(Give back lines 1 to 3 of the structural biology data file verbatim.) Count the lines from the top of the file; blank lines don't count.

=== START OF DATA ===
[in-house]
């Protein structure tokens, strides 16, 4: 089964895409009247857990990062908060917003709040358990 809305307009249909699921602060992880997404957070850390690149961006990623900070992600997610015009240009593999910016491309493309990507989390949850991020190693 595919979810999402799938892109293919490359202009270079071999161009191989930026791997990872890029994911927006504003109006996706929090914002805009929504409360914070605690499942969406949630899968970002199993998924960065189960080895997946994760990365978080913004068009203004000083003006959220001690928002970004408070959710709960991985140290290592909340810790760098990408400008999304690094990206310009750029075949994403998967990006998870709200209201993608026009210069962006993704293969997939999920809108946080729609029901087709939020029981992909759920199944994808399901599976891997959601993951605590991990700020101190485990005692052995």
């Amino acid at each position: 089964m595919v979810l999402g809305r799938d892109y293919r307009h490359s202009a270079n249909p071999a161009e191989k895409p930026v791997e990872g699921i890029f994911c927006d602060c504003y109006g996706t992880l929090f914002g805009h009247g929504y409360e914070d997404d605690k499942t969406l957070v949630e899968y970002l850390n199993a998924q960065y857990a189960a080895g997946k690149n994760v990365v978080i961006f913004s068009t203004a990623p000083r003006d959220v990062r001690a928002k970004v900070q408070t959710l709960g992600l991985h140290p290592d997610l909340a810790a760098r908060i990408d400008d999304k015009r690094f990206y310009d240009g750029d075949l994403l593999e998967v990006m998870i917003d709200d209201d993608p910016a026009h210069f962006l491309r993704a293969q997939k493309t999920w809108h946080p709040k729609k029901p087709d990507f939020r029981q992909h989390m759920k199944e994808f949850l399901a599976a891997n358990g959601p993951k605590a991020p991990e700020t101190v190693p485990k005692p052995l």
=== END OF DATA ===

[in-house]
């Protein structure tokens, strides 16, 4: 089964895409009247857990990062908060917003709040358990 809305307009249909699921602060992880997404957070850390690149961006990623900070992600997610015009240009593999910016491309493309990507989390949850991020190693 595919979810999402799938892109293919490359202009270079071999161009191989930026791997990872890029994911927006504003109006996706929090914002805009929504409360914070605690499942969406949630899968970002199993998924960065189960080895997946994760990365978080913004068009203004000083003006959220001690928002970004408070959710709960991985140290290592909340810790760098990408400008999304690094990206310009750029075949994403998967990006998870709200209201993608026009210069962006993704293969997939999920809108946080729609029901087709939020029981992909759920199944994808399901599976891997959601993951605590991990700020101190485990005692052995």
């Amino acid at each position: 089964m595919v979810l999402g809305r799938d892109y293919r307009h490359s202009a270079n249909p071999a161009e191989k895409p930026v791997e990872g699921i890029f994911c927006d602060c504003y109006g996706t992880l929090f914002g805009h009247g929504y409360e914070d997404d605690k499942t969406l957070v949630e899968y970002l850390n199993a998924q960065y857990a189960a080895g997946k690149n994760v990365v978080i961006f913004s068009t203004a990623p000083r003006d959220v990062r001690a928002k970004v900070q408070t959710l709960g992600l991985h140290p290592d997610l909340a810790a760098r908060i990408d400008d999304k015009r690094f990206y310009d240009g750029d075949l994403l593999e998967v990006m998870i917003d709200d209201d993608p910016a026009h210069f962006l491309r993704a293969q997939k493309t999920w809108h946080p709040k729609k029901p087709d990507f939020r029981q992909h989390m759920k199944e994808f949850l399901a599976a891997n358990g959601p993951k605590a991020p991990e700020t101190v190693p485990k005692p052995l």